Declaration of Joseph Duncan (signed), 29 Jan. 1836, before JP of Greenup Co. KY; resident in Greenup Co. KY, aged 83 years; for purpose of obtaining pension under Act 7 June 1832; that he was born in Fauquier Co. VA on 1 Jan. 1752 from the information which he always received and believes his age was recorded by his father but what has become of the record he does not know; that in the month of August in 1776 he was drafted under Capt. Joseph James in the State of Maryland but only a short distance from where he was raised; he was drafted for 3 months and was marched by Capt. James to the north for the purpose as he understood of joining the main army under Genl. Washington but on their way northward near Manacasy? in the State of Maraland they met Genl. Washington with his army going south with whom they continued for some months the precese time he does not recollect and after he served out his time which he thinks was three months he was discharged at Manachasa River in the State of Maraland; that afterwards and about the year 1777 though as to dates he is not positive of his memory from old age is exceedingly depictive? he was drafted in Farquier Co. VA and went in to servis under Capt. Benjamin Harrison the name of his Major he thinks was Samuel Black but is not positive, Armisted Churchill was his Colonel name and Gen. D. Muhlenburg was the General of the whole; he was drafted to serve 3 months as a private and in that capasity served out his time; the place of rendezvous was in Fauquier, from thence they marched to Richmon and in a short time from Richmon they marched to wittin? Camp and shortly afterwards were marched back to Richmon and then went on through VA and he was discharged after the expiration of his servis at a place called Manachasa but took no care of his discharg and lost or distroyed it long ago; in 1806 he removed from VA to Sciota Co. OH and in 1810 from thence to Greenup Co. KY where he at present resides; he states that he can prove a part of his servises by one William Cers? but he lives so far off that it is difficult to get his affidavit and this petitioner is too old and infirm to ride so far, and last have only proven a part of his servises; but so far as reputation of his having served in the rev. war is concerned, he is acquainted a large potion of the people of Greenup Co. and all of them he thinks would swear that he was reputed to have been a soldier in the old War, however he has been informed that the list is complete of the VA soldiers and therefore it is unnecessary to prove servuses by reputation; he is old, very poor and infirm; he hereby relinquishes every claim whatever to a pension or an annuity except the present one; he declares that he ... is not on the pension roll of any agency in any state; he has heretofore said that he was drafted under Capt. B. Harrison; he may have volunteered or enlisted, he does not remember positively but that he was in service under Capt. Harison as stated he does know.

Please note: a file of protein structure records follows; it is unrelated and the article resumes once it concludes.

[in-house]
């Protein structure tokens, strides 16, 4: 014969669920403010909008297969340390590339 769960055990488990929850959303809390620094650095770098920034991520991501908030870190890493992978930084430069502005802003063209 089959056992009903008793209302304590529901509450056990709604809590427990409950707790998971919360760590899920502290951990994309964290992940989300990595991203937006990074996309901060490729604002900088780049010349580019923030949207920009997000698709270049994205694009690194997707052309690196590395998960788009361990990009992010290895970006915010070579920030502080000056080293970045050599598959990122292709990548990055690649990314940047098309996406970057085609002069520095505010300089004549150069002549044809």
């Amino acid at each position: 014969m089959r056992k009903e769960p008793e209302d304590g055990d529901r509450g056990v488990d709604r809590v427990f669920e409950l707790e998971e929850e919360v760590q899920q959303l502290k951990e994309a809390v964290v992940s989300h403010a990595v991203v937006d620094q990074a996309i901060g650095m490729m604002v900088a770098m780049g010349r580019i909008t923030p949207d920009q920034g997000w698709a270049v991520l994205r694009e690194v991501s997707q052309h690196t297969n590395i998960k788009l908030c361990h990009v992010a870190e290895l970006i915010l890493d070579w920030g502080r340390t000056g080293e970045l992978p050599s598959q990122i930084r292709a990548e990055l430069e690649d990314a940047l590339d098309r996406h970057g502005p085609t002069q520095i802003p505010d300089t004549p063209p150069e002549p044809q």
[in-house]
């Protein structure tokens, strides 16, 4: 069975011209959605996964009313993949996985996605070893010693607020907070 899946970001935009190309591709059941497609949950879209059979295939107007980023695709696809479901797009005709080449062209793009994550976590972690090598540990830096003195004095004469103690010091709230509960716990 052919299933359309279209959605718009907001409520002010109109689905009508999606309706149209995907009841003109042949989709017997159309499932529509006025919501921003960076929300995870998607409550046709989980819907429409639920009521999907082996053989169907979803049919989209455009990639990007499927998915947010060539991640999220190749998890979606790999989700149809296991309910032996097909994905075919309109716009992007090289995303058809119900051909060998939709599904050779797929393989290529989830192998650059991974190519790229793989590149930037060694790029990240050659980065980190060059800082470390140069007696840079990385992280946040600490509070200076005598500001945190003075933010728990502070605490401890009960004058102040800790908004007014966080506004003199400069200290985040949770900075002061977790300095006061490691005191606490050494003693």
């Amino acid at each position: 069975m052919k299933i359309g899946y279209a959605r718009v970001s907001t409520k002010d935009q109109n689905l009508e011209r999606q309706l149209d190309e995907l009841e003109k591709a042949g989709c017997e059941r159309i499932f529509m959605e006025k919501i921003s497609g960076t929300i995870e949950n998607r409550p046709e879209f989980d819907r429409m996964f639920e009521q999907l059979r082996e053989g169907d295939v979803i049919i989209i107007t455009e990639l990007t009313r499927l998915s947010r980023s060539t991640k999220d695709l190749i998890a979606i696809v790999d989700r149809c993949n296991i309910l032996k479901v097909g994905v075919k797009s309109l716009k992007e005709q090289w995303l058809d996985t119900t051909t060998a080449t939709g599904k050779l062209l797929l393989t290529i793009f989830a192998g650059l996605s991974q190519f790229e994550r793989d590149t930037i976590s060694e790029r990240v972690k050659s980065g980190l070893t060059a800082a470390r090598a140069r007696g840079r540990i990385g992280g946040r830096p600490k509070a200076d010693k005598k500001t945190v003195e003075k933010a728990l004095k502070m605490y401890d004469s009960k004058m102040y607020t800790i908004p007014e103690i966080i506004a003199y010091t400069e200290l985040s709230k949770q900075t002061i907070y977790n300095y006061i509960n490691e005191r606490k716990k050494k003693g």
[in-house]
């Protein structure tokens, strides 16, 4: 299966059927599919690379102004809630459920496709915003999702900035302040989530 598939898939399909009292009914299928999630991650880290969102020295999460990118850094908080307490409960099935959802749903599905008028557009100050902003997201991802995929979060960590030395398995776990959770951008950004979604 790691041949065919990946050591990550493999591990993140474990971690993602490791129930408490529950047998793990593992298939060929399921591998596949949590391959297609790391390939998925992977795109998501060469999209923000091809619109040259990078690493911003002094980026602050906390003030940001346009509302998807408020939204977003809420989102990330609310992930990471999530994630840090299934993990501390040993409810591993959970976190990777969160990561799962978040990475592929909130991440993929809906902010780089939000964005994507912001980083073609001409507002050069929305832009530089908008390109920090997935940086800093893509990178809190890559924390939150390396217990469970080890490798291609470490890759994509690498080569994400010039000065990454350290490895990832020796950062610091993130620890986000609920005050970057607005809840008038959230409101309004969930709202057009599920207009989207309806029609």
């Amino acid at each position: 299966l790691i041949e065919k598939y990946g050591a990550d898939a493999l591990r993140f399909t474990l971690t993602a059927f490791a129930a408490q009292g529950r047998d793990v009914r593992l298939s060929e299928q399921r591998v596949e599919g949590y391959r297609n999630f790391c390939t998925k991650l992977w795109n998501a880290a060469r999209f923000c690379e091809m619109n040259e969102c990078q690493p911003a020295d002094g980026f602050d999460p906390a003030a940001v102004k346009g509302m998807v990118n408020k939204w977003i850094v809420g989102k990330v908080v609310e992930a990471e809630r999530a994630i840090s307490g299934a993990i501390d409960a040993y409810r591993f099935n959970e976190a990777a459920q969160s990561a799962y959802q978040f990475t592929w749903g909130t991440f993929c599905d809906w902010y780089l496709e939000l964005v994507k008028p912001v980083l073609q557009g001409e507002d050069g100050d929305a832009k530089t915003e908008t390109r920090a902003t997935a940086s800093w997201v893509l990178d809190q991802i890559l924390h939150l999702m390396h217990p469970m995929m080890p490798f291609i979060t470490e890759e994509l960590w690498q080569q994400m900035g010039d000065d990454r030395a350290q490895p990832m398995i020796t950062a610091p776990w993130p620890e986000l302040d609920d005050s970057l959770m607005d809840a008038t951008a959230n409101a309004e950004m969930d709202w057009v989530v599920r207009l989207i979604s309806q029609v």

Certification by George W. Ward, JP; that Joseph Duncan, resident of Greenup Co. KY, aged about 86 years old; after an investigation of the matter and after putting the interogatories prescribed by the war department, that the above named applicant was a rev. soldier and served as he states and from infermity said applicant is unable to attend court.